Secrets Behind the Namibian Fairy Circles May Finally Be Solved
Hundreds of strange circular patches of ground where nothing grows can be found amongst the thick grass of the vast Namib desert. These bald spots apparently exist, and sometimes grow, for years before suddenly disappearing – leading to fanciful tales of fairies, UFOs, toxic dragon breath, and footprints left by a god. But there are also ecological explanations for this bizarre phenomenon – insects and plants competing for resources.
After years of debate over the causes of the bizarre patches of barren land, a new study published in the journal Nature suggests that it takes the perfect combination of two ecological forces to make the strange marks happen.
New Historian reports that ecologists used computer simulations to explain the circles’ existence. They combined the effects of groups of root-eating sand termites competing underground for resources with the idea of self-organizing plants competing above ground for water.
A fairy circle in the Namib Desert. Source: Jen Guyton
These are both popular theories that have been suggested before. The termite hypothesis made headlines in 2013 and the plants suggestion was embraced by the media in 2014. But neither has been able to explain the phenomenon of the “fairy circles” on its own.
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However, the combination presented in the simulations created by Corina Tarnita of Princeton University and her team, suggests that the two processes together create patterns that mimic at least some of those found in the Namib desert. As Juan A. Bonachela, an assistant professor from the University of Strathclyde and a co-author of the new study told Gizmodo:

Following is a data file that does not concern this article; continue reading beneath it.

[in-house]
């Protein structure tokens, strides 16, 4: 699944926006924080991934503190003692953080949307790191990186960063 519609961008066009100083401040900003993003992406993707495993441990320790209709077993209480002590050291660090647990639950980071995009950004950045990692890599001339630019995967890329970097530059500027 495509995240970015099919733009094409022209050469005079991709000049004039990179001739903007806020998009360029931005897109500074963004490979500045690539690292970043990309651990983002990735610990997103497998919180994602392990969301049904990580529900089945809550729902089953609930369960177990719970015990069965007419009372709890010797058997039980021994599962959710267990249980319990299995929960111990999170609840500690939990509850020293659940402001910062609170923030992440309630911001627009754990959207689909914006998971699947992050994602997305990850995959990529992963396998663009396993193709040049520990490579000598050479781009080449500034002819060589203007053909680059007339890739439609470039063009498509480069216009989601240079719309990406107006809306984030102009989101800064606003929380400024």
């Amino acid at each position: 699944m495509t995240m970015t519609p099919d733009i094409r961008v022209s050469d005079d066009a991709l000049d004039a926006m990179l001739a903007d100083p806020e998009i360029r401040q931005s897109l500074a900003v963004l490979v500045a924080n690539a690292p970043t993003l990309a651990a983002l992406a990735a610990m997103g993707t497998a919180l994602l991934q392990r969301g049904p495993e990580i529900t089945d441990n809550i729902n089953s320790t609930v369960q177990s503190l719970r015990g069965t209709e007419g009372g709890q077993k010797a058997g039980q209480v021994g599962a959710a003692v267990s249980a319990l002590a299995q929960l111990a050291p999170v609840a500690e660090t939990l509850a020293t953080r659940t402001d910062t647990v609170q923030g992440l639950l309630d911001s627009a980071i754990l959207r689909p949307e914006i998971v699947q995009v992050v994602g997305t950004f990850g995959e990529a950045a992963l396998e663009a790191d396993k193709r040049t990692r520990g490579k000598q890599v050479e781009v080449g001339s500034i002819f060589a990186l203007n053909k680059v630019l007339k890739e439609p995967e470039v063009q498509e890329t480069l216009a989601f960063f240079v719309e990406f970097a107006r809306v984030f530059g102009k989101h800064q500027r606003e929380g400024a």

“Only by considering the interaction between both termites and vegetation self-organization can we obtain such a comprehensive description of all the main properties reported for Fairy Circles. We offer a plausible explanation for how these and other regular vegetation patterns emerge, which [includes] what were thought to be mutually exclusive explanations for the system.”
Fairy circles can measure anywhere from 6 to 115 feet (1.83 -35 meters) in diameter. A study by Walter R. Tschinkel in 2012 found that the “lifespan” of small circles averages about 24 years, and larger ones exist for 43–75 years. They are mostly found on the eastern edge of the Namib Desert of southwestern Africa. They are easy to spot both on the ground and from the air with a semi-regular spacing and they number in the hundreds of thousands. Tschinkel (2012) notes that the so-called fairy circles run “from southern Angola to northern South Africa wherever the soil is sandy and the rainfall is between 50 and 100 mm [1.97-3.94 inches] per annum.”
A fairy circle in Namibia. (Thorsten Becker/ CC BY SA 2.0 de )
The oral myths of the Himba people , a pastoral group that inhabit Namibia and Angola, have explained the mysterious circles as the footprints left by the god Mukuru, their original ancestor. Tour guides have promoted the legend that the circles are created by the poisonous breath of an underground dragon. Fairies linking hands and dancing in circles has also been suggested in another supernatural explanation. Another otherworldly connection is that the site of the odd circles is allegedly a UFO hot spot.
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Tarnita told The Guardian that the researchers don’t suggest their simulation can explain all the fairy circles, though “We get a much more complete description of the patterns” by combining the effects of the simulated termites with those of the competitive plants.
New Historian says that other researchers have cast doubt on the results of the computer simulations, claiming that the team’s assumptions of rainfall averages and lifespans of termite colonies may not be accurate enough.
The fairy circles of Australia: (A) Aerial image of the regularly spaced gaps. (B) Self-organized formation of the gap pattern. ( C) Map of Western Australia where the fairy circles can be found to the east and south of the mining town Newman. ( Getzin S. et al )
Top Image: Fairy circles in the Marienflusstal area in Namibia. (Stephan Getzin/ CC BY SA 3.0 )